7. So much work in all of this, I’m a little overwhelmed reading it. I like how you’re using the game as a way of structuring a number of disparate elements. Really lovely.

    Liked by 1 person

    • I’m glad that you liked it Curis!

      Until a few years ago, the nature of my job meant that I could do a lot of blogging duties in work. That changed, and blogging lessened. I find it difficult to sacrifice time that I could spend painting, at a PC instead, so a sprawling blog post like this, combined under a theme is one way to get that job done at least.

      The project has been a very satisfying way to get existing projects done, rather than necessarily just accumulate more, which I found very motivating.


  8. I love this – as others have said the way that you’re using the larger project to draw together so many smaller projects and figures from a variety of ranges. It really does speak to me and as a painter who apparently has the attention span of a butterfly or a goldfish, I really appreciate how well it looks and works. I’d like to do something similar myself, as one thing I really like is when figures or sets of models/terrain work together in a variety of games/setting/etc, but for the time being my focus will have to stay on getting all of the crap I keep starting finished. Once I achieve that lofty goal, I can start on something more akin to what you’re doing now… ๐Ÿ˜€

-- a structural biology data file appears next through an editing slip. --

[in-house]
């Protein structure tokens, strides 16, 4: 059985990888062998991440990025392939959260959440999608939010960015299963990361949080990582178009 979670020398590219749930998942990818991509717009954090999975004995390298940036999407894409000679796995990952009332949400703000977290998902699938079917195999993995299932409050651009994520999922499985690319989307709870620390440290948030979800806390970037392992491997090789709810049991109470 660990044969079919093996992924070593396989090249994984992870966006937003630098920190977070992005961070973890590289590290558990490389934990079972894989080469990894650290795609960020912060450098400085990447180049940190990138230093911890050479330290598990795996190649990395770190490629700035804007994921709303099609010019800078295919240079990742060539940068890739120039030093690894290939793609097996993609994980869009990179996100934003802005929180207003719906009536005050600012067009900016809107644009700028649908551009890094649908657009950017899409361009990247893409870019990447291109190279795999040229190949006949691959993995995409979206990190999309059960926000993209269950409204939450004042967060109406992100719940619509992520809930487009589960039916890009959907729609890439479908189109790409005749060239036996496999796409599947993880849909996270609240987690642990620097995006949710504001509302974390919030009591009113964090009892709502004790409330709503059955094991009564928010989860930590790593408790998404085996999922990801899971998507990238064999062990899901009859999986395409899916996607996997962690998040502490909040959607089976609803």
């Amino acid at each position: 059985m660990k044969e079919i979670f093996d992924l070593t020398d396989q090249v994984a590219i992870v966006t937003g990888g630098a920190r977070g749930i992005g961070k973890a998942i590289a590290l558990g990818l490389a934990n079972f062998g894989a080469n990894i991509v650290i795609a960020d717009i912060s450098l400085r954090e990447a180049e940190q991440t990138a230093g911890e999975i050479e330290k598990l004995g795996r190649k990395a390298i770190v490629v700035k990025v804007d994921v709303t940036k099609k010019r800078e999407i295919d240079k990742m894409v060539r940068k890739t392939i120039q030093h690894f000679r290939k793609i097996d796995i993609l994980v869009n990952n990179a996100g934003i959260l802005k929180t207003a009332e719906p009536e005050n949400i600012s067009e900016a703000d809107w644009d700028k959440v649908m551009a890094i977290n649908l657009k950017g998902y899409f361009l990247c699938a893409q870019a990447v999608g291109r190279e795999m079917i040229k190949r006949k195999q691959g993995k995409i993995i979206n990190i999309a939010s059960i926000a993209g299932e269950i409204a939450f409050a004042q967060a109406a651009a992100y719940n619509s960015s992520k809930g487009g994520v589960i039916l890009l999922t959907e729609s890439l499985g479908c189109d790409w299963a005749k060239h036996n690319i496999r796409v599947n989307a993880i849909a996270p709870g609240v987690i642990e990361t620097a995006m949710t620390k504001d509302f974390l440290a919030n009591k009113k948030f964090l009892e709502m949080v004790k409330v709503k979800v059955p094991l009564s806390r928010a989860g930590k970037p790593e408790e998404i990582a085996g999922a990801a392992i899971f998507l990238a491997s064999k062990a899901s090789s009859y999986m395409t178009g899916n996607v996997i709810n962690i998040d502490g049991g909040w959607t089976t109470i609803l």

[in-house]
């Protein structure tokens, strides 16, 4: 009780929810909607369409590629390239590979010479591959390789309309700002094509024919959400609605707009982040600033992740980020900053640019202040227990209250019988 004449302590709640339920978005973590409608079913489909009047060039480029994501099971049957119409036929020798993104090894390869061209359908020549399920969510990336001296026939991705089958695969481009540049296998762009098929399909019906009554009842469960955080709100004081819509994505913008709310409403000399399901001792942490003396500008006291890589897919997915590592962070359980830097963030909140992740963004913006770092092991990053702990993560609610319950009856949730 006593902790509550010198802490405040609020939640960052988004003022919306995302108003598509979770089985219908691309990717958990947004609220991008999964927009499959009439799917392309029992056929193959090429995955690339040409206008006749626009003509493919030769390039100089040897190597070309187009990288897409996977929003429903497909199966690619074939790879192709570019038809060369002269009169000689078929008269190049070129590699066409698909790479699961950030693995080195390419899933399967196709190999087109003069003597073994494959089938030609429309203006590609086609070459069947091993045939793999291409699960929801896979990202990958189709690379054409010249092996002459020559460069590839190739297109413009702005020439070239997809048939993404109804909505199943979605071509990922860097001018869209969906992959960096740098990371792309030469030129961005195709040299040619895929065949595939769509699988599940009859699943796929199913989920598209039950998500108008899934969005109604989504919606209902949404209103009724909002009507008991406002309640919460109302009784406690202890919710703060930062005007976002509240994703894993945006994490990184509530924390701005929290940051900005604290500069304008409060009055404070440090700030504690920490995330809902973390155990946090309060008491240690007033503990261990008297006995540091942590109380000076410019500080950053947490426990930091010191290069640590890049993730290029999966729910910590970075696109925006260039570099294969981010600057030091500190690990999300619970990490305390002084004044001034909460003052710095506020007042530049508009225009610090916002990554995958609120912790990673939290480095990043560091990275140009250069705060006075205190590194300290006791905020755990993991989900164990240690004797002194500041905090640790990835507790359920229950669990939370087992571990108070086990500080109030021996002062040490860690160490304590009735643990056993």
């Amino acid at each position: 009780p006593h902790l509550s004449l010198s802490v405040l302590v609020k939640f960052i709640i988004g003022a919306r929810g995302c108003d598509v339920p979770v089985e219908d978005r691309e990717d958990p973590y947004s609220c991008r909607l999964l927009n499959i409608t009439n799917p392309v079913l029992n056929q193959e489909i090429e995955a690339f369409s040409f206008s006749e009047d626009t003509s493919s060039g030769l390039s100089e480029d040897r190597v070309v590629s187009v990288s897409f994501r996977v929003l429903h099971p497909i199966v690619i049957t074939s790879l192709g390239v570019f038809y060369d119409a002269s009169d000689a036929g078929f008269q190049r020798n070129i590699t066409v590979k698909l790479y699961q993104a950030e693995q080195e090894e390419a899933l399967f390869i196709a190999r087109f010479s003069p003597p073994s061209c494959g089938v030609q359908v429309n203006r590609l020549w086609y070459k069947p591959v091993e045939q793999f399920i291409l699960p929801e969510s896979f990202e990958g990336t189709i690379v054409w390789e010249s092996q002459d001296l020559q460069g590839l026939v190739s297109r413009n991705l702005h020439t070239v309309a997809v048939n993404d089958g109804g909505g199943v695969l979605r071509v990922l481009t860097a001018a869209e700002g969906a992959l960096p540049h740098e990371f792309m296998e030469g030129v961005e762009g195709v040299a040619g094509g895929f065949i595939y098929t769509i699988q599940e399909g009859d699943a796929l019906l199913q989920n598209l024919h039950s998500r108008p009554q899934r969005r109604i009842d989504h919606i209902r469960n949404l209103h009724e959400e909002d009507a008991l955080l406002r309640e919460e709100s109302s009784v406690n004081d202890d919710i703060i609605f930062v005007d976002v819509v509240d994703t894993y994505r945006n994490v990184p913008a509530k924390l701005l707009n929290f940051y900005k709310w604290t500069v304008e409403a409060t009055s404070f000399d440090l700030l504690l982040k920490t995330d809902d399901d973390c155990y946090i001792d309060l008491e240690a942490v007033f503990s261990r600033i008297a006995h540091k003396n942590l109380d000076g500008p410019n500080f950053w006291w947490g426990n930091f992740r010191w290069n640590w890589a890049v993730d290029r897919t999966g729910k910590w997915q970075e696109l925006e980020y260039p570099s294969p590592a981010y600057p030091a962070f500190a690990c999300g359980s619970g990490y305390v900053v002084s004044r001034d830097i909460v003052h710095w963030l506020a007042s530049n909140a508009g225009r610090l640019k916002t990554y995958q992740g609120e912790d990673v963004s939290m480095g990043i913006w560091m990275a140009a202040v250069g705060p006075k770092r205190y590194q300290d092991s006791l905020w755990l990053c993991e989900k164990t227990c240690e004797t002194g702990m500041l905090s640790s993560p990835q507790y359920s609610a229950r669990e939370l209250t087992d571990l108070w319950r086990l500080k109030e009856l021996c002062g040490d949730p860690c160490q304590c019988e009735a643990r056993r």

Liked by 1 person

    • Thanks for the kind words Azazel ๐Ÿ™‚

      The flip side of this is that seeing you go through all of that unfinished stuff makes me feel mildly anxious ๐Ÿ™‚ I also have a *lot* of items that should be finished before I start more projects, so I watch you with admiration: I don’t have the discipline.
      That said, I feel relatively old these days, that time is relatively short, and it is important for me to work on hobby things that make me happy, rather than have it be a series of chores. For now that means prepping a miniature version of the sort of fantasy locations that I associate with what I imagined when I read my first RPGs and Choose Your Own Adventure books.

      At a later date I might get the urge to tidy the loose ends, like you have been doing. It happened before, but I’m not going to force it ๐Ÿ™‚

      Liked by 1 person

      • That’s fair, and I agree with you on seeing the end of the road. Distant, (hopefully) but still, it’s within sight now when not so long ago it was just a thought. That’s what my endless “Neglected Models” projects including the current Tray are really about – making me focus and get things finished. The vast majority of these figures are ones I want to get done, but my focus wanes all too easily. Without something like these NM months or trays, I know I’ll just keep on starting new models and finishing about half as many as I begin.

        There are some, admittedly that are a chore to paint. They are few enough that I don’t mind too much and fit into one of four categories:

        “easy wins” – done so fast I don’t care.
        “you know, I like this model now” – like that tonguey Slaanesh Champion
        “well, I got it done for the game” – like some of these D&D boardgame models – and once they’re hitting the table right after being painted they’re definitely worthwhile.
        and finally…
        “this model is still a bit shit, but I guess it’s finished”

        Thankfully that’s only 1 category out of the four that’s not especially rewarding, and less than 1/4 of them are really in that 4th category. I’ve got three more from category three with their last wash drying right now, just needing a spray as soon as it gets warm enough tomorrow around noon, and they’ll be on the board tomorrow evening. ๐Ÿ™‚

        Liked by 1 person

  9. […] Rangers of Shadow Deep Lucky Dip […]